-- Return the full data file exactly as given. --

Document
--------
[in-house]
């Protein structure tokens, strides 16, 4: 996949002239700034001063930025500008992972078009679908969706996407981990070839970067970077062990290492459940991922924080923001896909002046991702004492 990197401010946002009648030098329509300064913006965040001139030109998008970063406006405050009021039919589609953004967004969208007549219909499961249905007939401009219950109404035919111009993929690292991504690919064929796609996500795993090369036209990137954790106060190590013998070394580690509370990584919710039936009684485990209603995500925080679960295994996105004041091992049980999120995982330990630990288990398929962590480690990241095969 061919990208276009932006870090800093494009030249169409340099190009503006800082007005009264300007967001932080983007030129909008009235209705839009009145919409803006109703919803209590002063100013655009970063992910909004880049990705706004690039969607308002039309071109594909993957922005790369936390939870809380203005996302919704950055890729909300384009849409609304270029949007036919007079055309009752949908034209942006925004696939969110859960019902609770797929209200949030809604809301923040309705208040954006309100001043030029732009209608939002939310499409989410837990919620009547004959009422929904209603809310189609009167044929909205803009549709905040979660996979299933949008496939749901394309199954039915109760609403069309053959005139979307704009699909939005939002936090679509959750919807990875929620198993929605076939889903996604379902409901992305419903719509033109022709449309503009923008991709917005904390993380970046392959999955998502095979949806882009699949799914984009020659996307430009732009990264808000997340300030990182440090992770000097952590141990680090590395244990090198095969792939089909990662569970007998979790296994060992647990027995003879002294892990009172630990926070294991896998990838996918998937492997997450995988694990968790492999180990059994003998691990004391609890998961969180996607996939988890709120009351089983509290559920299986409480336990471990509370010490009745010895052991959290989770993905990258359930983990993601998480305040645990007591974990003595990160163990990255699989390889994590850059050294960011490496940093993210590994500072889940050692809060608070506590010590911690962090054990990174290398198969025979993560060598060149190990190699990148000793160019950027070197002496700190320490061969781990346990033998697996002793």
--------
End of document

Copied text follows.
[in-house]
């Protein structure tokens, strides 16, 4: 996949002239700034001063930025500008992972078009679908969706996407981990070839970067970077062990290492459940991922924080923001896909002046991702004492 990197401010946002009648030098329509300064913006965040001139030109998008970063406006405050009021039919589609953004967004969208007549219909499961249905007939401009219950109404035919111009993929690292991504690919064929796609996500795993090369036209990137954790106060190590013998070394580690509370990584919710039936009684485990209603995500925080679960295994996105004041091992049980999120995982330990630990288990398929962590480690990241095969 061919990208276009932006870090800093494009030249169409340099190009503006800082007005009264300007967001932080983007030129909008009235209705839009009145919409803006109703919803209590002063100013655009970063992910909004880049990705706004690039969607308002039309071109594909993957922005790369936390939870809380203005996302919704950055890729909300384009849409609304270029949007036919007079055309009752949908034209942006925004696939969110859960019902609770797929209200949030809604809301923040309705208040954006309100001043030029732009209608939002939310499409989410837990919620009547004959009422929904209603809310189609009167044929909205803009549709905040979660996979299933949008496939749901394309199954039915109760609403069309053959005139979307704009699909939005939002936090679509959750919807990875929620198993929605076939889903996604379902409901992305419903719509033109022709449309503009923008991709917005904390993380970046392959999955998502095979949806882009699949799914984009020659996307430009732009990264808000997340300030990182440090992770000097952590141990680090590395244990090198095969792939089909990662569970007998979790296994060992647990027995003879002294892990009172630990926070294991896998990838996918998937492997997450995988694990968790492999180990059994003998691990004391609890998961969180996607996939988890709120009351089983509290559920299986409480336990471990509370010490009745010895052991959290989770993905990258359930983990993601998480305040645990007591974990003595990160163990990255699989390889994590850059050294960011490496940093993210590994500072889940050692809060608070506590010590911690962090054990990174290398198969025979993560060598060149190990190699990148000793160019950027070197002496700190320490061969781990346990033998697996002793």